> wrote:
> Hello Friends,
> Greetings!!
> I need little information from MoMo Fraternity. I would like to understand
> about the Google SMS business model. It would be great if you help me in
> Google SMS business model understanding. I have few specific query/doubt.
> 1.       Which Mobile operator owns Google SMS number *9-77-33-00000*?  Is
> it AirTel, Vodafone or else?
> If this URL
> http://en.wikipedia.org/wiki/Mobile_telephone_numbering_in_India http://en.wikipedia.org/wiki/Mobile_telephone_numbering_in_India>
> is to be believed, then that no. is hosted by BPL Mobile, in Mumbai.
>  2.       On Google SMS webpage, it says that standard SMS charge applies
> for sending the message. Is it Local/National SMS charges which varies from
> operator to operator or Uniform SMS charges across mobile operator (let say
> 1 Rs. per SMS, irrespective of Mobile operators plan and geography)?
>  "Standard SMS charge" is an ambiguous term for sure, but it could very
> well mean Re.1/- or standard local SMS rate. Note that there are a very
> large no. of tariff plans, where National SMS (except while Roaming) is
> Re.1/-. Also, given Google's deep pockets, negotiating power, strategic
> clout, it is not impossible for them to "Negotiate" a national flat rate.
> After-all they are giving business to mobile operators, and also they are
> strategic partners with most large mobile operators in India anyhow.
>  3.       Few Mobile operator offer limited free SMS services in their
> plan. How Google SMS, charge its services from the user free SMS account?
>  Are you alluding to Google doing a "revenue share" with operators,
> getting a %age for the Re.1 local SMS tariff that Operator charge ? I am
> doubtful of that. If that's not the case, the SMS to Google service should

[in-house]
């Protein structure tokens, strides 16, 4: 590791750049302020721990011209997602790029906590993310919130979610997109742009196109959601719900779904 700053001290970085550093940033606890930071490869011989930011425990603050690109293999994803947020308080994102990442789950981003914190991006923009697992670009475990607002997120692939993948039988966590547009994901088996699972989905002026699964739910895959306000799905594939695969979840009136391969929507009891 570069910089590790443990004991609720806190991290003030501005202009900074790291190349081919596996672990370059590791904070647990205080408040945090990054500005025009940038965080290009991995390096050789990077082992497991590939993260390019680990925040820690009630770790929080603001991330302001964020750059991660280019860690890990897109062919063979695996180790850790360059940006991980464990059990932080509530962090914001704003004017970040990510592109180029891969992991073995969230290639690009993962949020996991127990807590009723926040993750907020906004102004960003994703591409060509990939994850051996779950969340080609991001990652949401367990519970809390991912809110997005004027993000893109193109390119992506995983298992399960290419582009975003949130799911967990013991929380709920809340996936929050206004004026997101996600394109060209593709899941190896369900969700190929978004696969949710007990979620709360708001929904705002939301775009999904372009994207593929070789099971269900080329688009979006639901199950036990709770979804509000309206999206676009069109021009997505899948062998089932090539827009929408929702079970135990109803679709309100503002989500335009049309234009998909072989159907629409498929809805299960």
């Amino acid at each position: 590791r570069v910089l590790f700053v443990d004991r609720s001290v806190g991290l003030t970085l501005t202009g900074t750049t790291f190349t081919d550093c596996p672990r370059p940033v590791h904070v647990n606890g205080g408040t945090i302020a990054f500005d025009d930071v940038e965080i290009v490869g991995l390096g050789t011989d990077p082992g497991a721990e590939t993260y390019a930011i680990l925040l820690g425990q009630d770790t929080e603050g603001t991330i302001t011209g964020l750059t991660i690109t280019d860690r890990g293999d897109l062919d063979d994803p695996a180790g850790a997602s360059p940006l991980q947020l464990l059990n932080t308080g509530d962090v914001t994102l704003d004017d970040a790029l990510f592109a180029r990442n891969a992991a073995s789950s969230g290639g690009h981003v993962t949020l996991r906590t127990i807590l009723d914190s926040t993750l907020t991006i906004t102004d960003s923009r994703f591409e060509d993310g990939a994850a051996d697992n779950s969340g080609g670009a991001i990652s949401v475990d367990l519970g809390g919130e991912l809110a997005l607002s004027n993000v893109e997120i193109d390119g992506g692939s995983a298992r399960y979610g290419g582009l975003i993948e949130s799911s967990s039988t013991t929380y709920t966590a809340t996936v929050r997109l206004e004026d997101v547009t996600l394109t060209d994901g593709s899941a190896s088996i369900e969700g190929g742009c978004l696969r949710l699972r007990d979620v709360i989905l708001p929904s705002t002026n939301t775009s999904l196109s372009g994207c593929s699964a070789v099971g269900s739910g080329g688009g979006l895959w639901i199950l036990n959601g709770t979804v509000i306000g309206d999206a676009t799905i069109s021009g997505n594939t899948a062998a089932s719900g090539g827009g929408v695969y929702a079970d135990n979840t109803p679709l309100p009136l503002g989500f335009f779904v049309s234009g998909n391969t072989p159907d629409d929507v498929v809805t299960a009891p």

> count as any SMS. Why would it be any different ?
>  4.       Let say AirTel owns Google SMS number. If user from small town
> (say Idea-Gwalior) sends a query as an SMS to Google SMS, then how revenue
> sharing is happening between Idea and AirTel mobile operator? May be some
> other business model, if yes, then what is there business model?
>  Google, I presume would make money from advertisements that they'd
> eventually insert in the search results. They don't do it today (I think),
> but nothing stops them from doing so in future. So  I don't think the
> business model is based on revenue-sharing, but then again, nothing stops
> such an arrangement from being worked out. Revenue share is generally a
> fixed, or variable (policy-based) percentage.
>  May be some of my query are irrelevant please correct me. Please help me
> in understanding Google SMS business model concept.
> One thing that is unlikely is that Google is offering this service
> "over-the-top", even though may be no revenue-sharing, i.e. without a
> strategic arrangement/agreement with the operator(s). Check out this months
> V&D, it has some interesting articles on this aspect.
> --
> regards,
> Banibrata
> http://www.linkedin.com/in/bdutta